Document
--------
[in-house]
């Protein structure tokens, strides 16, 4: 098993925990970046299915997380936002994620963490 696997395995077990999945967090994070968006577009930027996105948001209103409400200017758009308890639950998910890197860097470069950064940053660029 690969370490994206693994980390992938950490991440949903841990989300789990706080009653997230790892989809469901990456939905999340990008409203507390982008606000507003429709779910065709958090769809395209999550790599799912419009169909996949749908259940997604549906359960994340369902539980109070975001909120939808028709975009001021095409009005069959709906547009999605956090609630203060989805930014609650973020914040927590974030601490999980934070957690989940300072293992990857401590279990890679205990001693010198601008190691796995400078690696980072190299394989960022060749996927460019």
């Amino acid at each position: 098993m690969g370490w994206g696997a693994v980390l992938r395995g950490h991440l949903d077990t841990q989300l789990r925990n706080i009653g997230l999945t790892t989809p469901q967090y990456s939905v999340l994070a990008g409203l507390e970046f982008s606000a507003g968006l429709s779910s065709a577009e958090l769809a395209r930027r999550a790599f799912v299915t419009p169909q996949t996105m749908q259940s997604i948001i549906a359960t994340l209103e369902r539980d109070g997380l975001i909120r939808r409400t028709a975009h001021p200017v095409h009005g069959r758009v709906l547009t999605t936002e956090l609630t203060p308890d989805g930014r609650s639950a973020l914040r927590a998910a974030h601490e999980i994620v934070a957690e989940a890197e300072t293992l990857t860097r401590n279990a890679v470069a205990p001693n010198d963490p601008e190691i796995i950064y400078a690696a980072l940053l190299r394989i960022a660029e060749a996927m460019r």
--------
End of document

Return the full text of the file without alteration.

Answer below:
[in-house]
């Protein structure tokens, strides 16, 4: 098993925990970046299915997380936002994620963490 696997395995077990999945967090994070968006577009930027996105948001209103409400200017758009308890639950998910890197860097470069950064940053660029 690969370490994206693994980390992938950490991440949903841990989300789990706080009653997230790892989809469901990456939905999340990008409203507390982008606000507003429709779910065709958090769809395209999550790599799912419009169909996949749908259940997604549906359960994340369902539980109070975001909120939808028709975009001021095409009005069959709906547009999605956090609630203060989805930014609650973020914040927590974030601490999980934070957690989940300072293992990857401590279990890679205990001693010198601008190691796995400078690696980072190299394989960022060749996927460019």
């Amino acid at each position: 098993m690969g370490w994206g696997a693994v980390l992938r395995g950490h991440l949903d077990t841990q989300l789990r925990n706080i009653g997230l999945t790892t989809p469901q967090y990456s939905v999340l994070a990008g409203l507390e970046f982008s606000a507003g968006l429709s779910s065709a577009e958090l769809a395209r930027r999550a790599f799912v299915t419009p169909q996949t996105m749908q259940s997604i948001i549906a359960t994340l209103e369902r539980d109070g997380l975001i909120r939808r409400t028709a975009h001021p200017v095409h009005g069959r758009v709906l547009t999605t936002e956090l609630t203060p308890d989805g930014r609650s639950a973020l914040r927590a998910a974030h601490e999980i994620v934070a957690e989940a890197e300072t293992l990857t860097r401590n279990a890679v470069a205990p001693n010198d963490p601008e190691i796995i950064y400078a690696a980072l940053l190299r394989i960022a660029e060749a996927m460019r």